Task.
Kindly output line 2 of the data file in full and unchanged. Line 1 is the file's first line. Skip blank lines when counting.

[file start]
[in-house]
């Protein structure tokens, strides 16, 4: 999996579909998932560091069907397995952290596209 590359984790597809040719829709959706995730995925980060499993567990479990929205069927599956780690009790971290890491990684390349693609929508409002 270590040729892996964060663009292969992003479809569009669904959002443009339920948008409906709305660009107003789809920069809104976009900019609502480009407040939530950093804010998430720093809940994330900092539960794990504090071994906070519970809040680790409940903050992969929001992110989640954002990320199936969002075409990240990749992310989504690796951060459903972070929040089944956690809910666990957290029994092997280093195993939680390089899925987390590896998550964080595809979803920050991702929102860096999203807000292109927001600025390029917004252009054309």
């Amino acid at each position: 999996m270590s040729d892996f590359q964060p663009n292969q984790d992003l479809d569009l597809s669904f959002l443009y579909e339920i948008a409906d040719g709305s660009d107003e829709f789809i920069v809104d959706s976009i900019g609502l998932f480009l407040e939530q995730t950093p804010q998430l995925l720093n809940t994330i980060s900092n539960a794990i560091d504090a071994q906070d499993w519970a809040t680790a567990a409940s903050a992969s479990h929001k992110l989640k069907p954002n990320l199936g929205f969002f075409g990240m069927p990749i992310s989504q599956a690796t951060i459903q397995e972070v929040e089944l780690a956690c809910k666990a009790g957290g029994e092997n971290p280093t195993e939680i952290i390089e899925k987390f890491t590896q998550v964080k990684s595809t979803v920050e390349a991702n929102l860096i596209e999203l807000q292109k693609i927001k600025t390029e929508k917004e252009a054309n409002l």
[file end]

């Protein structure tokens, strides 16, 4: 999996579909998932560091069907397995952290596209 590359984790597809040719829709959706995730995925980060499993567990479990929205069927599956780690009790971290890491990684390349693609929508409002 270590040729892996964060663009292969992003479809569009669904959002443009339920948008409906709305660009107003789809920069809104976009900019609502480009407040939530950093804010998430720093809940994330900092539960794990504090071994906070519970809040680790409940903050992969929001992110989640954002990320199936969002075409990240990749992310989504690796951060459903972070929040089944956690809910666990957290029994092997280093195993939680390089899925987390590896998550964080595809979803920050991702929102860096999203807000292109927001600025390029917004252009054309």